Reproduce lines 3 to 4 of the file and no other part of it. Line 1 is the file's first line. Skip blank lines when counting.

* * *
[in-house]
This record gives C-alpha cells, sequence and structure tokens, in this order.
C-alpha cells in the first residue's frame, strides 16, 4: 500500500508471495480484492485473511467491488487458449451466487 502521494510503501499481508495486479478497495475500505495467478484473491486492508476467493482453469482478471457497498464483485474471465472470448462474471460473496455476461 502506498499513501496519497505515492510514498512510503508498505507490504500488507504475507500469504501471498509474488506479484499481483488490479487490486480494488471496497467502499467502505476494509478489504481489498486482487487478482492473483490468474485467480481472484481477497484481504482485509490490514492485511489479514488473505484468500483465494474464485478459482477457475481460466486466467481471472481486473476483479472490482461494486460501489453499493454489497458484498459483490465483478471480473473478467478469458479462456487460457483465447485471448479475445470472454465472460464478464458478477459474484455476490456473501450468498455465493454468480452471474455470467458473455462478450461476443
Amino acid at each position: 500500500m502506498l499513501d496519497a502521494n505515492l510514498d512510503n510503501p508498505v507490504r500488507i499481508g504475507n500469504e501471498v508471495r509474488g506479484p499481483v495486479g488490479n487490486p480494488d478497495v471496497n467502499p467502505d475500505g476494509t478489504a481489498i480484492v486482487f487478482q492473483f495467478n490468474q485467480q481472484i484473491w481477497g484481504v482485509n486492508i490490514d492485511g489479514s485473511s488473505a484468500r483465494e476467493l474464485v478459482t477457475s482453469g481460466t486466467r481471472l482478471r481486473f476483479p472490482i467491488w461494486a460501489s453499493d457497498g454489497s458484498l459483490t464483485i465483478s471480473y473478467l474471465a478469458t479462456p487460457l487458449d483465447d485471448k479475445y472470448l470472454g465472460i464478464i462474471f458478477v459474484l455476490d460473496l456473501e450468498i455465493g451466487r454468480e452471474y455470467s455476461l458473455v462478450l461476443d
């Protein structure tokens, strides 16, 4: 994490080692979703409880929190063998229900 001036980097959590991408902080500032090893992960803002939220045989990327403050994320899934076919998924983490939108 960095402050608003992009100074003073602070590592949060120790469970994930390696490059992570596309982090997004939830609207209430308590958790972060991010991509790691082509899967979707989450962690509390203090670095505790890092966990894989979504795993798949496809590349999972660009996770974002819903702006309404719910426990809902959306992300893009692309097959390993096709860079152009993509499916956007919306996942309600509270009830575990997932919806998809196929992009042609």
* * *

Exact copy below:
C-alpha cells in the first residue's frame, strides 16, 4: 500500500508471495480484492485473511467491488487458449451466487 502521494510503501499481508495486479478497495475500505495467478484473491486492508476467493482453469482478471457497498464483485474471465472470448462474471460473496455476461 502506498499513501496519497505515492510514498512510503508498505507490504500488507504475507500469504501471498509474488506479484499481483488490479487490486480494488471496497467502499467502505476494509478489504481489498486482487487478482492473483490468474485467480481472484481477497484481504482485509490490514492485511489479514488473505484468500483465494474464485478459482477457475481460466486466467481471472481486473476483479472490482461494486460501489453499493454489497458484498459483490465483478471480473473478467478469458479462456487460457483465447485471448479475445470472454465472460464478464458478477459474484455476490456473501450468498455465493454468480452471474455470467458473455462478450461476443
Amino acid at each position: 500500500m502506498l499513501d496519497a502521494n505515492l510514498d512510503n510503501p508498505v507490504r500488507i499481508g504475507n500469504e501471498v508471495r509474488g506479484p499481483v495486479g488490479n487490486p480494488d478497495v471496497n467502499p467502505d475500505g476494509t478489504a481489498i480484492v486482487f487478482q492473483f495467478n490468474q485467480q481472484i484473491w481477497g484481504v482485509n486492508i490490514d492485511g489479514s485473511s488473505a484468500r483465494e476467493l474464485v478459482t477457475s482453469g481460466t486466467r481471472l482478471r481486473f476483479p472490482i467491488w461494486a460501489s453499493d457497498g454489497s458484498l459483490t464483485i465483478s471480473y473478467l474471465a478469458t479462456p487460457l487458449d483465447d485471448k479475445y472470448l470472454g465472460i464478464i462474471f458478477v459474484l455476490d460473496l456473501e450468498i455465493g451466487r454468480e452471474y455470467s455476461l458473455v462478450l461476443d